Review | Friendly Fires | Pala

Friendly Fires

in•die \in-dê\adj + pop \päp\n

Originally published in Time Out Chicago magazine | 05.25.11

“Up in the sky Honolulu bound / steel guitars and the mele sound,” sings Friendly Fires’ Ed Macfarlane on “Hawaiian Air.” The tale of an island journey, the song exudes 80-degree weather, swaying palm trees and a smiling hula girl greeting you with a lei when you land. The runaway hit from the Fires’ sophomore LP, it’s destined to be a highlight of this summer’s festival season and it embodies the sun kissed warmth that dominates the record.

Brighter and poppier than the band’s 2008 self-titled debut, Pala borrows its name from the utopian atoll in Aldous Huxley’s The Island. And like its populace, this album ditches the uncertainty and heartbreak of the past to seize the moment and live a more carefree existence. Songs like “Live Those Days Tonight” and “Show Me Lights,” with the line “I’ve got to make the most of this before they cut the lights,” are a testament to this.

But that’s the only glaring departure for Friendly Fires. This trio from St. Alban, just north of London, makes no secret of its fondness for electronic sounds and the synth-heavy rave element remains intact here. Disco-sampling and with a punchy French house feel, “Hurting” would be right at home on indie dance label Kitsuné. It’d also be right at home in the ‘80s; the band openly admits they looked to the decade for its increased pop flair.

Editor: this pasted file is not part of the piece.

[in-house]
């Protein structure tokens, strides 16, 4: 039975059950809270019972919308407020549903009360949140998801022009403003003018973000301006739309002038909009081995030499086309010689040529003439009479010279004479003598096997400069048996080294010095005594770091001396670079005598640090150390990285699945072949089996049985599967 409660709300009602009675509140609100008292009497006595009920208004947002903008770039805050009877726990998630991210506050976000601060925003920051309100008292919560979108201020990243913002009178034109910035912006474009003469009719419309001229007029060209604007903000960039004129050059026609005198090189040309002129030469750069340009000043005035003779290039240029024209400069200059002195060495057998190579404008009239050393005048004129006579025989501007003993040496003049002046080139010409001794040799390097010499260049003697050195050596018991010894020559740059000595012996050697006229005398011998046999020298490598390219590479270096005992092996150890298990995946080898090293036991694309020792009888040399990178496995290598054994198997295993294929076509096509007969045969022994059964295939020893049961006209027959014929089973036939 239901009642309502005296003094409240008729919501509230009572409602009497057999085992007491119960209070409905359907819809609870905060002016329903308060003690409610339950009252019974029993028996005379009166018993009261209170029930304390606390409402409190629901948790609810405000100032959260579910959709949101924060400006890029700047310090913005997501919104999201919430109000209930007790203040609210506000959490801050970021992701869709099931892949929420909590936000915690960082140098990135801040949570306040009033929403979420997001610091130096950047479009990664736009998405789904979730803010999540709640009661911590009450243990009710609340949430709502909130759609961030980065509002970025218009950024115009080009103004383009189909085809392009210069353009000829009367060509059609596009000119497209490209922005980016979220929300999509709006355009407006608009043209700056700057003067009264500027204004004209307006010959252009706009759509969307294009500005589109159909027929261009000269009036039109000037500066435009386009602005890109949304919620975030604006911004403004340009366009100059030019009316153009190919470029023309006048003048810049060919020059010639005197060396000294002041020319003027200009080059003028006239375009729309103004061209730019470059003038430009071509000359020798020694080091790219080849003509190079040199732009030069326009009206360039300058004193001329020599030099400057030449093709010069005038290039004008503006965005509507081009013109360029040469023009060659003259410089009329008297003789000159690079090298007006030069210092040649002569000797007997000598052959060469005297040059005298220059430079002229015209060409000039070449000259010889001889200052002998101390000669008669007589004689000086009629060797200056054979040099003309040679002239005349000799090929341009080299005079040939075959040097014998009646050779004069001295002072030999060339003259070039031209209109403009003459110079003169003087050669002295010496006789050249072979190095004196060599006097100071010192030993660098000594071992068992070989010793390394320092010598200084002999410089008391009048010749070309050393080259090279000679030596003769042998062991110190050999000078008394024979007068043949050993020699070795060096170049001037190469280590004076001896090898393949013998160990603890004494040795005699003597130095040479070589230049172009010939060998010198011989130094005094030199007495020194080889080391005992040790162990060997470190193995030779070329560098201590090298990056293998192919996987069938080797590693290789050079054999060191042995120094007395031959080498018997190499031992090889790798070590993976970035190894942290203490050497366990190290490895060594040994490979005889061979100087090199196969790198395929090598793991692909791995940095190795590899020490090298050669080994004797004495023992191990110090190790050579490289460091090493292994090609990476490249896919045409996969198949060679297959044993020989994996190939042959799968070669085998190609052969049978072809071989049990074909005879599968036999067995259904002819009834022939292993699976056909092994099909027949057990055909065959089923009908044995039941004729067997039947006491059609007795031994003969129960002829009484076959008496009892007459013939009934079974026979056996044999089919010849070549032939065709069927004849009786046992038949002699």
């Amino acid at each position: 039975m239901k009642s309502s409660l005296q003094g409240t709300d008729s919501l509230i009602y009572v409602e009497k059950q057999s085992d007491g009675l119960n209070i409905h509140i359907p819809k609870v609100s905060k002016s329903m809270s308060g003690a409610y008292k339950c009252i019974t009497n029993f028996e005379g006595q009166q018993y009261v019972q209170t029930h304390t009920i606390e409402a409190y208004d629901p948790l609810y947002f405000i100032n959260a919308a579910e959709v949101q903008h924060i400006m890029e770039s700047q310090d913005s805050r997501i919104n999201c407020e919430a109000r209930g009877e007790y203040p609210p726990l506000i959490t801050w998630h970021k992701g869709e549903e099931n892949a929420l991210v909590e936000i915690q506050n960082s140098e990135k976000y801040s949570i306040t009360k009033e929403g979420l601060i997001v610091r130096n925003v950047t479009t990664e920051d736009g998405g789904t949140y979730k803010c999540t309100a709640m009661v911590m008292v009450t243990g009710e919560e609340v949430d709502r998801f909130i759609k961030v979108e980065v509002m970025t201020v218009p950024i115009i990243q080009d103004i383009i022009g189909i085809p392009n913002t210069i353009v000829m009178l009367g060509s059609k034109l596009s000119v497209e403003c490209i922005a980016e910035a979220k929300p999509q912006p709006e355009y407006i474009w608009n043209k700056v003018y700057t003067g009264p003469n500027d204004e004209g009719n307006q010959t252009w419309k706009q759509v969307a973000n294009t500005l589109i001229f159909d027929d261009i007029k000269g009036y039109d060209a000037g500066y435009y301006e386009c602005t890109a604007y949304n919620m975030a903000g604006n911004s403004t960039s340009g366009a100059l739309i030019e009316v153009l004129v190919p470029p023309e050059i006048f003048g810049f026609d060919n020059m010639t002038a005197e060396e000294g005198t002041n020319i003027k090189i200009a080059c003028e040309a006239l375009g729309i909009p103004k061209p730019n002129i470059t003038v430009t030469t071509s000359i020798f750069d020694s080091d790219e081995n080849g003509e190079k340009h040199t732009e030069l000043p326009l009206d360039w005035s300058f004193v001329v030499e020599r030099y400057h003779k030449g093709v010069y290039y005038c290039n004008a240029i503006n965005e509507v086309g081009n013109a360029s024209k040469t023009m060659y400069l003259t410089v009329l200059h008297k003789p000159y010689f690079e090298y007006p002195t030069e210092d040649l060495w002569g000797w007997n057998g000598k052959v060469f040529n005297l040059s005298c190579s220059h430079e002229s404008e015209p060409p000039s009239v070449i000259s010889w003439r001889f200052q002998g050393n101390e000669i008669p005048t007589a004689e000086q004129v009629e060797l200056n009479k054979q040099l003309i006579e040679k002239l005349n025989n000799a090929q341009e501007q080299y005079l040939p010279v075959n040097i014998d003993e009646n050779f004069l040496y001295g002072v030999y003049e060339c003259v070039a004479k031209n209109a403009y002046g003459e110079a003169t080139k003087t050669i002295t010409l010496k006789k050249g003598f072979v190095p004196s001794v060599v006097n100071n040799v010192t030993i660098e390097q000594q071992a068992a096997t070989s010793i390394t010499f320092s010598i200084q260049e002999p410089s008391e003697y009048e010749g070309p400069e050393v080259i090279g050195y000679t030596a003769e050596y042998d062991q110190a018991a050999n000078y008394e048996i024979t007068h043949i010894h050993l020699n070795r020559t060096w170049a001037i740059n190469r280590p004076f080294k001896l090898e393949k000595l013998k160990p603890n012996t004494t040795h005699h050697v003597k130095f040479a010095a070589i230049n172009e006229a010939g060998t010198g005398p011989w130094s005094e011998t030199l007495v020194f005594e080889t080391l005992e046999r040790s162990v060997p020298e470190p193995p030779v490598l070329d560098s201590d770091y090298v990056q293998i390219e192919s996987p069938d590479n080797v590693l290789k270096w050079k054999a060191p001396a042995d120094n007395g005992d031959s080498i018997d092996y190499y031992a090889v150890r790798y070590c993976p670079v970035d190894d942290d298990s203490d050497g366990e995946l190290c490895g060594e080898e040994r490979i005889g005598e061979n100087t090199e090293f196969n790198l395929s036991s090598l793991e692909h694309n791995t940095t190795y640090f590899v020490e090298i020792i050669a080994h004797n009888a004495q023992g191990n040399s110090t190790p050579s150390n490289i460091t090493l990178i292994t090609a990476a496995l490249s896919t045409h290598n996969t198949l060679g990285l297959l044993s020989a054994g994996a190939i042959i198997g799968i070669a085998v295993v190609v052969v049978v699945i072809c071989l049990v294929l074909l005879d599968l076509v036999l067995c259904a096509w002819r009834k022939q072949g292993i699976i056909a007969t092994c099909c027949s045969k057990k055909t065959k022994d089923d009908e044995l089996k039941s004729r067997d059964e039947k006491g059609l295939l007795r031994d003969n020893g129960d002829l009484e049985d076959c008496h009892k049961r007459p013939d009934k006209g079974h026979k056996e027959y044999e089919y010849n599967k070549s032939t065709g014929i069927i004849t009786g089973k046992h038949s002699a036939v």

On “True Love” the Rapture-like dance punk that was so prominent on Friendly Fires resurfaces and the result sounds like a jam session with the Talking Heads, George Clinton and Earth, Wind and Fire. Songs like “Blue Cassette” and “Pull Me Back to Earth” refresh the tropical drum propulsiveness of past hits like “Jump in the Pool” and “Paris,” and do so without seeming like retreads. These boys have cornered the market on Balearic indie dance, and with Pala they’ve confirmed that summer’s here in the best possible way.

—Joshua P. Ferguson


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